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Atheists Who Believe in a God and Lutherans Who Don’t

Gene Veith blogs on the recent Pew Religion Survey (full report PDF):

My favorite fact of the study: One out of five ATHEISTS believe in God or a universal spirit. And nearly half of all AGNOSTICS (defined as someone who does not know whether or not God exists) report believing in God or a universal spirit.

That’s worth a chuckle, but the Lutheran Kantor finds disturbing numbers:

The survey classified the Lutheran Church Missouri Synod (LCMS) to be an Evangelical denomination. Based on the survey results of the 588 LCMS respondents, the LCMS is very open minded and tolerant. So open minded and tolerant that 78% of the LCMS respondents believe that “many religions can lead to eternal life.” We beat the national average! That’s not something to be proud of.

Other statistics about the 588 surveyed:

  • Only 84% are absolutely certain there is a god; 12% are fairly certain.
  • 9% seldom go to church; 2% never do.
  • Only 42% said the Bible should be taken literally.
  • 28% believe there is one correct way to interpret scripture.

For all our efforts to divide the human populace between “churched” and “unchurched” for programmatic and spending purposes, this data shows that we cannot take the beliefs of the “churched” for granted.

I am glad we’re referred to as an evangelical denomination rather than a mainline one. :)

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  1. […] Survey we blogged about, which gives some embarrassing data about Missouri Synod Lutherans. From Atheists That Believe in a God and Lutherans That Don’t: Gene Veith blogs on the recent Pew Religion Survey (full report PDF): My favorite fact of the […]

  2. Jim says:

    Egads, I hope that 42% of our denomination doesn’t take the Bible “literally”! After all, the Augsburg Confession expressly rejects a “literal” interpretation of the millenium. So you can’t be a biblical literalist and a confessional Lutheran. (And I also doubt that Jesus is literally a lamb, or a lion, or that he literally has a two-edged sword coming out of his mouth.)

    Also, lots of people think that “religion” means “denomination.” So I’d want some followup questions before we concluded that LCMS Christians are more pluralistic on average than the average American.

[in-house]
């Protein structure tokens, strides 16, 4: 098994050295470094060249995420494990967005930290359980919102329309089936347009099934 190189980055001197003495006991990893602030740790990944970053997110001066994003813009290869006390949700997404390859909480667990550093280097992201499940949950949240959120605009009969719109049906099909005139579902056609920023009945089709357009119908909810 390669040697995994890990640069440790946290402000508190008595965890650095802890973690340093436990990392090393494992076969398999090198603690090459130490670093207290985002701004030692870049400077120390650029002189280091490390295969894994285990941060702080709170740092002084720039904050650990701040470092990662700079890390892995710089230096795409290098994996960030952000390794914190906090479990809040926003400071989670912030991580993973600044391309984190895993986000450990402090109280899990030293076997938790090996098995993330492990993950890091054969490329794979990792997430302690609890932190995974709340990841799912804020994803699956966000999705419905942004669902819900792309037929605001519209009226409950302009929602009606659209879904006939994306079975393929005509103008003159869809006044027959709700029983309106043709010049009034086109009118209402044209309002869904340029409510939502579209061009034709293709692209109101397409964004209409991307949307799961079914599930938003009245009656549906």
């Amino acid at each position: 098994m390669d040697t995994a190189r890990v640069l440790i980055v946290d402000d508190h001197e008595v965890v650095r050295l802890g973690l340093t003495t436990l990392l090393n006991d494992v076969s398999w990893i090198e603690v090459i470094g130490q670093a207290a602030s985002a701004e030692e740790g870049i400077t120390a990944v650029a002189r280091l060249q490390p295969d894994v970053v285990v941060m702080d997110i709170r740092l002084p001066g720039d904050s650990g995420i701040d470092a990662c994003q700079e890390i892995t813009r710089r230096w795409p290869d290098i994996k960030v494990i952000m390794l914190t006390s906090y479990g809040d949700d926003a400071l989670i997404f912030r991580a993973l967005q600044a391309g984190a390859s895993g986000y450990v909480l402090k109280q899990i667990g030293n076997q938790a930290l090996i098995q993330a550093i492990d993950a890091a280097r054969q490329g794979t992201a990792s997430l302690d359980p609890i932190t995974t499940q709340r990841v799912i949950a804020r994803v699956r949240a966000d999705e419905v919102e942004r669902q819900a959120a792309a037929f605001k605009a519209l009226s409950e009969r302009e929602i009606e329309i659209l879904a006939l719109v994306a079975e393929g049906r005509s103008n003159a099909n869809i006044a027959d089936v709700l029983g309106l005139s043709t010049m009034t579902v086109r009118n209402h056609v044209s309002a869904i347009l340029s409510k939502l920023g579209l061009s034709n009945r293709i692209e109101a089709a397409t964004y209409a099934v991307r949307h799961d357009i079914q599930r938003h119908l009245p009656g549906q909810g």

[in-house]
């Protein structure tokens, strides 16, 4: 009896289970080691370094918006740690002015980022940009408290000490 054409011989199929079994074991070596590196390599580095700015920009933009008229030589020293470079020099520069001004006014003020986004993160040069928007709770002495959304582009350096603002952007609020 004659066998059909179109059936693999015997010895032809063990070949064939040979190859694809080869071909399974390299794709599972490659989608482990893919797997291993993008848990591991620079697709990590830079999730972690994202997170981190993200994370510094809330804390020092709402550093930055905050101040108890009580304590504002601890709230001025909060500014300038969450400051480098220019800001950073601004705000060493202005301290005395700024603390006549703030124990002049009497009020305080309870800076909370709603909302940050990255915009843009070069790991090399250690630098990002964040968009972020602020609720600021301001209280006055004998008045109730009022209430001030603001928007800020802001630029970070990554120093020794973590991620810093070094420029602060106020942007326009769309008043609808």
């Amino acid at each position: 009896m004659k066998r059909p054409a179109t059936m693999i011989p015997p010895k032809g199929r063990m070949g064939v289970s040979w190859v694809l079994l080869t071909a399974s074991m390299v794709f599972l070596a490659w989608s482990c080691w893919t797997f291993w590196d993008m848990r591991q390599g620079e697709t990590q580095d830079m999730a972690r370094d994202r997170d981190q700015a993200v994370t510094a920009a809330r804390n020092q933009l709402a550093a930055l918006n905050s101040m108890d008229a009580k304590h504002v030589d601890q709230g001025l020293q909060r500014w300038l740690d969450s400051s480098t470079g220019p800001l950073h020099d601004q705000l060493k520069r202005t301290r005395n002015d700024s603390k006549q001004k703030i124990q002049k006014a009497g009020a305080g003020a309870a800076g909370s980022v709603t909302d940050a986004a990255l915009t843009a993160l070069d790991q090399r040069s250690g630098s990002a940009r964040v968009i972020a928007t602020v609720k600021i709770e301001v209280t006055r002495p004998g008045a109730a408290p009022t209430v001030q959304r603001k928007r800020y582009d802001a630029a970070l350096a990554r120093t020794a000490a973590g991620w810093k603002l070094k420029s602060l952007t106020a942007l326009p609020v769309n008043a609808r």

3. Dan says:

    If I were posed this question:

    Question: Which comes closest to your view? [INSERT NAME OF HOLY BOOK]** is the word of God, OR [INSERT NAME OF HOLY BOOK] is a book written by men and is not the word of God. [IF HOLY BOOK IS WORD OF GOD, ASK]: And would you say that [INSERT NAME OF HOLY BOOK] is to be taken literally, word for word, OR not everything in [INSERT NAME OF HOLY BOOK] should be taken literally, word for word?
    **Insert “the Bible” for Christians and the unaffiliated, “the Torah” for Jews, “the Koran” for Muslims, “the Holy Scripture” for other non-Christian religious groups.

    I would answer first that the Holy Bible is the Word of God.

    Now the second part of the question would then read, Is the Holy Bible to be taken literally, word for word, or not?

    And I would admit that I would impose a cultural lens on that question. When I read that question, I don’t read that to declare that there are no metaphors in the Bible. Often the text itself provides its own clues as to what is metaphor and what isn’t. I’ll read a question like that as if it were to ask: Do you really believe in the six-day creation? Did God actually park the sun (halt the earth’s spin?) in Joshua 10:1? The parting of the Red Sea? More importantly, the virgin birth, the perfect life of the God-man Jesus Christ, his death, resurrection, ascension, for the atonement of our sins? This is my body, etc.? And I would say yes to all that, because I would determine that is what the questioner is really asking.

    So I guess the questioned should ask what the questioner really is saying. :)

  4. […] Veith pointed the way to a few other bloggers who have been looking at the LCMS-specific numbers coming out of that massive Pew report […]

  5. Tory W. Sumrall says:

    One number is particularly encouraging – if “9% seldom go to church; 2% never do”, then we must assume the other 89% go to church fairly often. And if they stay in the pew long enough, absorbing the Word and partaking in the Sacraments, then the rest of the information will change in time. We do have a responsibility, however, to make sure our pastors are preaching the pure Word.

  6. Jim says:

    Perhaps I’m overreacting.

    My main referent on the “literal” thing is all those dispensationalists who insist that Rev 20 must be taken “literally,” and that you do not really believe the Bible unless you take every part of it literally. I’d agree with you, no problem, if the Pew question only means, “Do you believe the Bible is literally the Word of God,” as opposed to “Do you believe that the Bible must be taken literally.”